The New Age and Devil Worship
By Thomas Horn
RNU News Sr. Reporter
Daniel 11:38, “But in his estate shall he honour the God of forces: and a god whom his fathers knew not shall he honour with gold, and silver, and with precious stones, and pleasant things.”
Do those who practice paganism worship “devils?”
RNU.com – (Raiders News Update) - A few years ago during the Christmas season my wife and I walked through a local mall. As we perused the different shops, we came across a New Age bookstore conducting a “Grand Opening”. In a derisive tone I said to my wife, “Can you believe some people's lack of intelligence?”
Casually, I strolled into the store, and without hesitation snatched a book from the shelf and began offering a sarcastic commentary as I read from the pages. I noticed my wife growing uncomfortable and so I placed the book back on the shelf, and proceeded out of the store.
Suddenly, a dull sensation hit me. It began in my stomach and shot upward through my head, impacting my equilibrium. As I stepped outside, into the main mall walkway, my head started to spin, my hands started shaking. I felt as if I was going to faint. It was literally as if an invisible terror had “jumped” on me, and was somehow injecting powerful feelings of nausea and anxiety throughout my entire body. I tried shaking it off, but couldn’t. I attempted to walk it off and failed. At last, feigning interest in something, I moved away from my wife and began to pray. I asked the Lord to forgive me for my sarcastic attitude, my lack of caution, and for my want of concern for the lost. I prayed for deliverance from evil and for healing of the body and mind. After several hours of such walking and praying, I was finally restored.
I discovered a valuable lesson that day: while a Christian may not be demon-possessed, it’s equally true that the “princes” of this world are powerful, and we should enter their arena only after prayer, and at the prompting of the Lord.
I also learned the mystical forces of the New Age movement are genuine (and willing to protect their territory!), and that much of what is currently published under the guise of New Age “enlightenment”, is nothing less than Old Age doctrines of nefarious invisible hosts.
As in antiquity, so in modern times, those who practice paganism are guilty of worshipping “devils” (Rev. 9:20). The dogmas which were once embraced (and still are through the New Age Movement) as the wisdom of the gods, are defined in the scriptures as the “doctrines of devils”. The Apostle Paul declared: “the things which the Gentiles sacrifice, they sacrifice to devils” (1 Cor. 10:20). In Acts 7:41-42 (Jerusalem Bible), we find that those who worship idols are joined to the “army of heaven” [stratos, the “fallen angel army”], and Psalm 96:5 concludes that “all the gods of the nations are idols” (elilim, LXX daimonia [demons]). Thus, pagan images, such as represented the ancient gods and goddesses, were elilim (empty, nothing, vanity), but behind the empty idols were the living dynamics of idolatry, and spiritual objects of heathen adoration, the daimonia (demons) of the Bible.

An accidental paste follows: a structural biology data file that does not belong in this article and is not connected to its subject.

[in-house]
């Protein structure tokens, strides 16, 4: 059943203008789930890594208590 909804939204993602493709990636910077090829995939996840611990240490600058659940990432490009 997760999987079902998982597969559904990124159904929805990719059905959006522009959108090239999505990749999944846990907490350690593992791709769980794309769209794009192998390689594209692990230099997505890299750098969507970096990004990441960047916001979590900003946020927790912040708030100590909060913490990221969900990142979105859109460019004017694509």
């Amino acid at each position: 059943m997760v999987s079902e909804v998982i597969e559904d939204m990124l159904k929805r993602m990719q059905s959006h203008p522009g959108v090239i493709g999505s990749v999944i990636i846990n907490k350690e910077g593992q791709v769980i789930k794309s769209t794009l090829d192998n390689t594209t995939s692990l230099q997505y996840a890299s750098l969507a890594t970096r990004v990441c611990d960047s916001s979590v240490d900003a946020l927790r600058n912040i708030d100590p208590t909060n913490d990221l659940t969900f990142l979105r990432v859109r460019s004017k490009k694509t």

Since the Bible clearly defines idolatry as the worship of demons, and since demons are eternal personalities which desire the worship of men, it is fair to conclude the characterization of such deities as “Zeus,” “Amun-Ra,” “Demeter,” and “Isis,” were simply the classical names attributed to specific fallen spirits. In other words, Apollo was a real personality; Osiris was a genuine underworld fiend; Hecate actually lived, and still does!
One also concludes that the images of the gods (falcon headed statues, animal forms, etc) served the purposes of such spirits by providing a point of focus, and by revealing the “nature” of the particular spirit existing within the god. The iconographies, myths and rituals of each deity exhibited the specific characteristics (nature, gender, underworld authority, etc) of that particular entity. Thus, the myths and images of Zeus, according to such theory, were the physical manifestations of a literal demon of air, while statues of the goddess Demeter represented an earth spirit.
Today, it is my assertion and the claim of my book THE GODS WHO WALK AMONG US, that the same spirits of antiquity, including Zeus, Athene, Dionysus, and others, continue to express themselves within modern paganism. My coauthor, Dr. Jones agrees, asserting that the connection between the New Age Movement and the gods of mythology is strong.